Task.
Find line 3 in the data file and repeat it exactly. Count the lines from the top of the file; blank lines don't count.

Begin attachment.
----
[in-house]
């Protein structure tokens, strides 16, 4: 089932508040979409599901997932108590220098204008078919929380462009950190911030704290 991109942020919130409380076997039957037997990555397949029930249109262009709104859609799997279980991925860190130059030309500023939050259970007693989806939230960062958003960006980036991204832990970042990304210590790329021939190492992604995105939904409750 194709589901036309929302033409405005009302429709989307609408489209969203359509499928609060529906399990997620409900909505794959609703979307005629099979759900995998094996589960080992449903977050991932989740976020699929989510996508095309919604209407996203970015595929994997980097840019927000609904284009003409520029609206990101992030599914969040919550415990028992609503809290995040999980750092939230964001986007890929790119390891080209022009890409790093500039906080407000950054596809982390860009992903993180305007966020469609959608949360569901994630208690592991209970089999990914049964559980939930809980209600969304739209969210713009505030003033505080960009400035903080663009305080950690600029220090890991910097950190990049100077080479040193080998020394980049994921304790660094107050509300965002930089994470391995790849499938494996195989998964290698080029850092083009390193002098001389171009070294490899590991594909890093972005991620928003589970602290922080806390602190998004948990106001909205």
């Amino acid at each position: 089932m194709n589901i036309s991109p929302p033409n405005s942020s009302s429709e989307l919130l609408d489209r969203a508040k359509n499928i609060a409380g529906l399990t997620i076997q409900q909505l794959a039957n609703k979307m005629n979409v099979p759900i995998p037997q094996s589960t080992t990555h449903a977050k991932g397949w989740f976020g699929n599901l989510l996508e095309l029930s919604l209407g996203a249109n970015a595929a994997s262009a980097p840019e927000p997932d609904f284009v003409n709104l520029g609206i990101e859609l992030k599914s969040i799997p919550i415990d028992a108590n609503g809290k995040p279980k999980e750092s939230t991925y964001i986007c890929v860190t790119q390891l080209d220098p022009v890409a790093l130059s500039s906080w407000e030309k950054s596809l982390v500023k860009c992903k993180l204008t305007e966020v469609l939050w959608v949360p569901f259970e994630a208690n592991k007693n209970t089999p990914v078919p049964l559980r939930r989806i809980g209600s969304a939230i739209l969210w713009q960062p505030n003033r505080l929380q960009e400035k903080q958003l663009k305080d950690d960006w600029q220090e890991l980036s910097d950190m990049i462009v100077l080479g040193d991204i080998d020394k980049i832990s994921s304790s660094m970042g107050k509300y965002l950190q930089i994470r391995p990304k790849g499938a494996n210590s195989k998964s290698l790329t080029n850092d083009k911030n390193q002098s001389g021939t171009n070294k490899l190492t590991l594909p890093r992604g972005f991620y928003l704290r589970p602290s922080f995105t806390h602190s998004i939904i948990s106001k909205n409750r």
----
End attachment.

């Amino acid at each position: 089932m194709n589901i036309s991109p929302p033409n405005s942020s009302s429709e989307l919130l609408d489209r969203a508040k359509n499928i609060a409380g529906l399990t997620i076997q409900q909505l794959a039957n609703k979307m005629n979409v099979p759900i995998p037997q094996s589960t080992t990555h449903a977050k991932g397949w989740f976020g699929n599901l989510l996508e095309l029930s919604l209407g996203a249109n970015a595929a994997s262009a980097p840019e927000p997932d609904f284009v003409n709104l520029g609206i990101e859609l992030k599914s969040i799997p919550i415990d028992a108590n609503g809290k995040p279980k999980e750092s939230t991925y964001i986007c890929v860190t790119q390891l080209d220098p022009v890409a790093l130059s500039s906080w407000e030309k950054s596809l982390v500023k860009c992903k993180l204008t305007e966020v469609l939050w959608v949360p569901f259970e994630a208690n592991k007693n209970t089999p990914v078919p049964l559980r939930r989806i809980g209600s969304a939230i739209l969210w713009q960062p505030n003033r505080l929380q960009e400035k903080q958003l663009k305080d950690d960006w600029q220090e890991l980036s910097d950190m990049i462009v100077l080479g040193d991204i080998d020394k980049i832990s994921s304790s660094m970042g107050k509300y965002l950190q930089i994470r391995p990304k790849g499938a494996n210590s195989k998964s290698l790329t080029n850092d083009k911030n390193q002098s001389g021939t171009n070294k490899l190492t590991l594909p890093r992604g972005f991620y928003l704290r589970p602290s922080f995105t806390h602190s998004i939904i948990s106001k909205n409750r």